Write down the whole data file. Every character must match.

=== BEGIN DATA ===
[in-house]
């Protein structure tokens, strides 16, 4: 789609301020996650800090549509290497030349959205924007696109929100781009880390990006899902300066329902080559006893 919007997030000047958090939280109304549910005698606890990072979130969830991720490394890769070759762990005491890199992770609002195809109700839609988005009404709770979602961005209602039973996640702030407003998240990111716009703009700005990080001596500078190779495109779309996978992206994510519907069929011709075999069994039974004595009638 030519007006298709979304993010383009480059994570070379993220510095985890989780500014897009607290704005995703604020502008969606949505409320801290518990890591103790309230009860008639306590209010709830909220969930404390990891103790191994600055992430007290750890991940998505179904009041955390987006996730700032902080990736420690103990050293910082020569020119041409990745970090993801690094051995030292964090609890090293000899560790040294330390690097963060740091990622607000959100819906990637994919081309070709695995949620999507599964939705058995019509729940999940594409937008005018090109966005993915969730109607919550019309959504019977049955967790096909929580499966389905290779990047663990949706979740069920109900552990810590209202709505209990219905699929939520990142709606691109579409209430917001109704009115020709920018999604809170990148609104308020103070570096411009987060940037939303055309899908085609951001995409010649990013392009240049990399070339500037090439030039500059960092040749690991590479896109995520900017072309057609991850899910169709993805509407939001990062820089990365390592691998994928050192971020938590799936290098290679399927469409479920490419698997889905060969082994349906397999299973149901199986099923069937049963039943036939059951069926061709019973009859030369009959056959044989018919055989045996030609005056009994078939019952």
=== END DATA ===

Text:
[in-house]
């Protein structure tokens, strides 16, 4: 789609301020996650800090549509290497030349959205924007696109929100781009880390990006899902300066329902080559006893 919007997030000047958090939280109304549910005698606890990072979130969830991720490394890769070759762990005491890199992770609002195809109700839609988005009404709770979602961005209602039973996640702030407003998240990111716009703009700005990080001596500078190779495109779309996978992206994510519907069929011709075999069994039974004595009638 030519007006298709979304993010383009480059994570070379993220510095985890989780500014897009607290704005995703604020502008969606949505409320801290518990890591103790309230009860008639306590209010709830909220969930404390990891103790191994600055992430007290750890991940998505179904009041955390987006996730700032902080990736420690103990050293910082020569020119041409990745970090993801690094051995030292964090609890090293000899560790040294330390690097963060740091990622607000959100819906990637994919081309070709695995949620999507599964939705058995019509729940999940594409937008005018090109966005993915969730109607919550019309959504019977049955967790096909929580499966389905290779990047663990949706979740069920109900552990810590209202709505209990219905699929939520990142709606691109579409209430917001109704009115020709920018999604809170990148609104308020103070570096411009987060940037939303055309899908085609951001995409010649990013392009240049990399070339500037090439030039500059960092040749690991590479896109995520900017072309057609991850899910169709993805509407939001990062820089990365390592691998994928050192971020938590799936290098290679399927469409479920490419698997889905060969082994349906397999299973149901199986099923069937049963039943036939059951069926061709019973009859030369009959056959044989018919055989045996030609005056009994078939019952």